mounting the lever with one particular bore of the flywheel to select the desired articulating motion of the user's joints on the respective extremity of the user when the user's extremity is placed on to lever and a force is applied thereto; and,
creating a force on the crank to activate the hub and impart rotational motion to the flywheel.
Description
BACKGROUND OF THE INVENTION

1. Field of the Invention

This invention relates generally to the field of exercise and rehabilitation, and more specifically, to an apparatus providing selective adjustment of the range of motion of a user's extremities, including either arms and legs, actively engaging in or passively participating in a cycling action.

2. Description of the Related Art

One of the most significant and the most common athletic injuries is to the knee, and published data continues to report at an incidence of between one-quarter and one-third of all men and women experience some type of knee injury annually. Approximately 10.8 million individuals visit a physician for knee injuries alone each year. Total estimated annual U.S. costs of all musculoskeletal conditions is $254 billion. Many injuries to the lower extremities of persons necessitate the use of rehabilitation exercises. Such injuries may include those to the joints of a person's leg (e.g., knee, hip), replacement of one's joint (e.g., total hip or knee arthroplasty [THA, TKA]), ligaments or tendons associated with these joints (e.g., anterior cruciate or medial collateral ligament [ACL, MCL], or patella or quadricepts tendons), or muscles of the leg (e.g., Rectus or biceps femoris, etc). Rehabilitation exercises are also frequently prescribed after surgery has been performed to further repair an injured site on a user's extremity.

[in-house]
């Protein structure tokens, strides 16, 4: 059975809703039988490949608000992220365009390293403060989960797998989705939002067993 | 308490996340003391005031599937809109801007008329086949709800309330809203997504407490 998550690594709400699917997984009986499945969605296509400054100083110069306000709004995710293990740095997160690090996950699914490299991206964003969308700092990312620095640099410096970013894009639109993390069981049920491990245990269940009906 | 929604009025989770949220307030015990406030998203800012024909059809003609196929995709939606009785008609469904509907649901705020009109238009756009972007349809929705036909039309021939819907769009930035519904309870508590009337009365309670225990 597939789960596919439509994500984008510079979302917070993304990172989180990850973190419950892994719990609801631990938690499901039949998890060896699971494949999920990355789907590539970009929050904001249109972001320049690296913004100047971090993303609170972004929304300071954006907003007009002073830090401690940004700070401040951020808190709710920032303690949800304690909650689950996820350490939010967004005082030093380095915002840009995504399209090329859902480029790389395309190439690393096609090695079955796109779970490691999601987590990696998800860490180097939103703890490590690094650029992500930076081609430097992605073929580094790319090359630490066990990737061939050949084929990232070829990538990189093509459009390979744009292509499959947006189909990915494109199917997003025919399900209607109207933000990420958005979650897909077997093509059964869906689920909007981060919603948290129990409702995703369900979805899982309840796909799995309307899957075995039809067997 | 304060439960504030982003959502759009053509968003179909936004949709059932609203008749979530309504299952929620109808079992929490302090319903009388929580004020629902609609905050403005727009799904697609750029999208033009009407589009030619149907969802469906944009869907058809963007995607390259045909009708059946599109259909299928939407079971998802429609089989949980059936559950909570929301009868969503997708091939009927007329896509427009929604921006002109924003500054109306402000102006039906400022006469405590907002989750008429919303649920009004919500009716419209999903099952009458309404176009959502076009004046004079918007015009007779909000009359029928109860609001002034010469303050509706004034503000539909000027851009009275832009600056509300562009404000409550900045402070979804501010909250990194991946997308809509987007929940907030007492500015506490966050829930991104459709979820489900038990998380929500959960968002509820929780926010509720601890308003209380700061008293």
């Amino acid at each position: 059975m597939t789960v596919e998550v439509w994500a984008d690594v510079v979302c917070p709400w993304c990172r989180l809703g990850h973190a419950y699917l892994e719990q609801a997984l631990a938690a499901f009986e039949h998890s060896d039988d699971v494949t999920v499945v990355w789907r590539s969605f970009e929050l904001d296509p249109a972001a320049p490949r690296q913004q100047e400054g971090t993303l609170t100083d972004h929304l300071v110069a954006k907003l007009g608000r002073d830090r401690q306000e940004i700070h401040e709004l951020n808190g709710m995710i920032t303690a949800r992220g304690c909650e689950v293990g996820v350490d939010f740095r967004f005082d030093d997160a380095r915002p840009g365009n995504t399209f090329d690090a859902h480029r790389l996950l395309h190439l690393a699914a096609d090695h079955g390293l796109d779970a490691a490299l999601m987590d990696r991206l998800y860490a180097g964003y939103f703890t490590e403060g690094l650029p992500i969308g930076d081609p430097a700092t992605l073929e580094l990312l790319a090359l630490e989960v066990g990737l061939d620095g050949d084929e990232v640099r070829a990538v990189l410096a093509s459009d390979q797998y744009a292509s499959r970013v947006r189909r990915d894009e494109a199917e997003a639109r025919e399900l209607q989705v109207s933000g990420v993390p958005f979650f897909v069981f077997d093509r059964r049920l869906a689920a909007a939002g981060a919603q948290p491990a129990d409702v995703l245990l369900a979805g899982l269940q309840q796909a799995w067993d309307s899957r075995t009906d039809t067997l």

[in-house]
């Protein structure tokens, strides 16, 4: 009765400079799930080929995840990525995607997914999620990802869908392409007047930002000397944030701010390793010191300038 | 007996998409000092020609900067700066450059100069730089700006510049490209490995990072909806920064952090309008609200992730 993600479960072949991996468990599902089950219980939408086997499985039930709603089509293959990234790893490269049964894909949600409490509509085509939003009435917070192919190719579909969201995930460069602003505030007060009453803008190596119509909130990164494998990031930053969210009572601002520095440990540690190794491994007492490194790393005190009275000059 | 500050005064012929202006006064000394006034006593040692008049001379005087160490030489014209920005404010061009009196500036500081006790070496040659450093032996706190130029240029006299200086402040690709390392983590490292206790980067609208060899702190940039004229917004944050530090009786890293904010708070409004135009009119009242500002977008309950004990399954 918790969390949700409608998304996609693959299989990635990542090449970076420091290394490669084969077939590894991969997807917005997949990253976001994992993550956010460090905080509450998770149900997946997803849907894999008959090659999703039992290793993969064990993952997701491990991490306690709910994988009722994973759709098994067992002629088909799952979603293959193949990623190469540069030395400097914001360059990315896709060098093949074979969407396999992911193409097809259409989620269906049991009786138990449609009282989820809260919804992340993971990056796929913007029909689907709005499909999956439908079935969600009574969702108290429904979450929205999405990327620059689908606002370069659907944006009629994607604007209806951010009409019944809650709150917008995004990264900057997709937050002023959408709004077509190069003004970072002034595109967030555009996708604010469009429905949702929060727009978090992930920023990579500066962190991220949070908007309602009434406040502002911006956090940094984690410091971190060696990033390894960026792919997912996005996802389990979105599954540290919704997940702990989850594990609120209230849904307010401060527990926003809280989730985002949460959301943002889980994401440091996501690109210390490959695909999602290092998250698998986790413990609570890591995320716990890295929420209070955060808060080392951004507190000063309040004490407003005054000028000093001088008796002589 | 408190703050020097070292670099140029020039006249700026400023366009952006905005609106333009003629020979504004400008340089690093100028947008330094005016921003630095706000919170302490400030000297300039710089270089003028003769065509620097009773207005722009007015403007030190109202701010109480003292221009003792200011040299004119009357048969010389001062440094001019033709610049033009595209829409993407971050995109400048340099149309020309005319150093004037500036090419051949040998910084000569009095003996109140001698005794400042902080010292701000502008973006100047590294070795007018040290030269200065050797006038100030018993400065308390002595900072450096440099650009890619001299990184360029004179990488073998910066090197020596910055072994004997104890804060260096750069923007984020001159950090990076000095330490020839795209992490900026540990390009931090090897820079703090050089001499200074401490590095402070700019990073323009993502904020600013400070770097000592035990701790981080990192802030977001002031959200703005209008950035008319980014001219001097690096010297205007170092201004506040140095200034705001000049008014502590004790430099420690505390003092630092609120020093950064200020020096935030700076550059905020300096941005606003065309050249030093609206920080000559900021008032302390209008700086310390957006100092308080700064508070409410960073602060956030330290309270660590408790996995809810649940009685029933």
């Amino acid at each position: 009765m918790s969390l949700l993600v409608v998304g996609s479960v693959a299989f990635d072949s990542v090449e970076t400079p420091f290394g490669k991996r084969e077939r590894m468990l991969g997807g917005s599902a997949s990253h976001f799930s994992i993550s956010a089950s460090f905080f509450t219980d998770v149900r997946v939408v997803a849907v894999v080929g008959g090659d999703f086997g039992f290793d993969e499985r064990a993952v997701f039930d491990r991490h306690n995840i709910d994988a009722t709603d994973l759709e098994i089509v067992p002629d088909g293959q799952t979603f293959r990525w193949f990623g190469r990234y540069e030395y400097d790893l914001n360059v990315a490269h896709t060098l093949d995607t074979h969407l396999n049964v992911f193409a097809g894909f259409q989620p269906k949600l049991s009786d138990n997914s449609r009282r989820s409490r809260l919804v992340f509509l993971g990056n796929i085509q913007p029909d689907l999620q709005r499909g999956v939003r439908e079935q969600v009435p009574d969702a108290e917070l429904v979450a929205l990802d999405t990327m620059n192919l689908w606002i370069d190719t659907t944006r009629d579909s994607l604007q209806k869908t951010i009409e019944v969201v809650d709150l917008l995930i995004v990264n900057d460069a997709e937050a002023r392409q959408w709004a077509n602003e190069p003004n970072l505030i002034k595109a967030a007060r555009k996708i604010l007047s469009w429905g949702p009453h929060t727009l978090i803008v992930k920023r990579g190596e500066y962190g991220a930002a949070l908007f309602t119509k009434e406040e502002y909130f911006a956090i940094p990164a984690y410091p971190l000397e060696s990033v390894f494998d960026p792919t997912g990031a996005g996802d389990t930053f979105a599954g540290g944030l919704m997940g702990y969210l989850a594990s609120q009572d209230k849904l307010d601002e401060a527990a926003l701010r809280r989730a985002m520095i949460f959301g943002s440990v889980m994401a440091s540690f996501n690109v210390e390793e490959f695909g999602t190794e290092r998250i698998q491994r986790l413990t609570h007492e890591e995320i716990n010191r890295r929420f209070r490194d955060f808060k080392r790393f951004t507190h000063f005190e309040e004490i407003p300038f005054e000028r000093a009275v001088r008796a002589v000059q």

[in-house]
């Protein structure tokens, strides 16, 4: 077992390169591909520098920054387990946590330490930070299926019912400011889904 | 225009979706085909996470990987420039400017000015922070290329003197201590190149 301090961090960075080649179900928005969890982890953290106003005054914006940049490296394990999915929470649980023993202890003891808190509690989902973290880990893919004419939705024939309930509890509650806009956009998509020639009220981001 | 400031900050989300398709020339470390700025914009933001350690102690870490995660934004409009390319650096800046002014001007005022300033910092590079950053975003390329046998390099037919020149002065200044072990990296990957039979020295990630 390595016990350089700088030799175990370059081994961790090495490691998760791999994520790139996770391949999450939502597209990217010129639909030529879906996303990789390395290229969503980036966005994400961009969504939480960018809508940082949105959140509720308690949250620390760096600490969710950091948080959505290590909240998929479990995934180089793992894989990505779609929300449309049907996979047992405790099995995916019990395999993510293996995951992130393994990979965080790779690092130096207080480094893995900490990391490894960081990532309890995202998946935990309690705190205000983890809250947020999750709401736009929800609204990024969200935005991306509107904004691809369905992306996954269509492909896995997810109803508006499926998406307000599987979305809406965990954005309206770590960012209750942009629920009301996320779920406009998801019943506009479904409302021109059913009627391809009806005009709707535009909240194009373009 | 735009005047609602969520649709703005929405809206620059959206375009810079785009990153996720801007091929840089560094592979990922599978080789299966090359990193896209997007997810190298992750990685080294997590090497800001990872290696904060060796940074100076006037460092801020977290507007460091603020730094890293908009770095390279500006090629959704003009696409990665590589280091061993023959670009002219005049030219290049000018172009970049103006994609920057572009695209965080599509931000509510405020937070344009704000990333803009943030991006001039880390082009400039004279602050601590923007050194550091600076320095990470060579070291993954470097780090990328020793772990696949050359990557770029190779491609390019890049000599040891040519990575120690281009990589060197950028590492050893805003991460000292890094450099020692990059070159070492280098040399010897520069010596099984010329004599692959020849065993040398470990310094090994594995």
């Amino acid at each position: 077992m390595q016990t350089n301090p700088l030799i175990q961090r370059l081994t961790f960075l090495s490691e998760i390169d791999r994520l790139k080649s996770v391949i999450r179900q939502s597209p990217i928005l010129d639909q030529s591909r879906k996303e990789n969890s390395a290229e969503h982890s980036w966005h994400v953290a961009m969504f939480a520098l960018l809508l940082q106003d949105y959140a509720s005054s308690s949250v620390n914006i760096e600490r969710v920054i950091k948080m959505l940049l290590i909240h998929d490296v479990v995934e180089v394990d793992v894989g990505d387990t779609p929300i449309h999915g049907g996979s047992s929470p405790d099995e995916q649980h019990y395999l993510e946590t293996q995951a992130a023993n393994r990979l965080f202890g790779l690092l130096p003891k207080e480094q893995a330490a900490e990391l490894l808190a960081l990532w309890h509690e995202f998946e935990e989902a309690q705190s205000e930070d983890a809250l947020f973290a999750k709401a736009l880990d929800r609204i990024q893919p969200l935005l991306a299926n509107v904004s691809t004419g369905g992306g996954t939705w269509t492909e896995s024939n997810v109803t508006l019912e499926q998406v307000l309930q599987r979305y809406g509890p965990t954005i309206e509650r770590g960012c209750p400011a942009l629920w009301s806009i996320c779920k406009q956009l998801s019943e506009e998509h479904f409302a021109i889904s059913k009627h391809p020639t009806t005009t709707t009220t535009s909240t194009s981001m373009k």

Major trunk injuries are also exceedingly common in the United States. Major trunk injuries include those injuries that affect the shoulders and back. The shoulder joint, being the most flexible joint in the human body, can be easily injured because of accidentally over-extending the range of motion. The U.S. Department of Labor estimates that thirty-five percent of all muscoskeletal injuries are major trunk injuries. Over four million visits are made to health care professionals each year because of shoulder injuries. Moreover, the U.S. Department of Labor estimates that the average time off-work for shoulder injuries is twelve days. This corresponds to an estimated $13–20 billion due to time lost from work.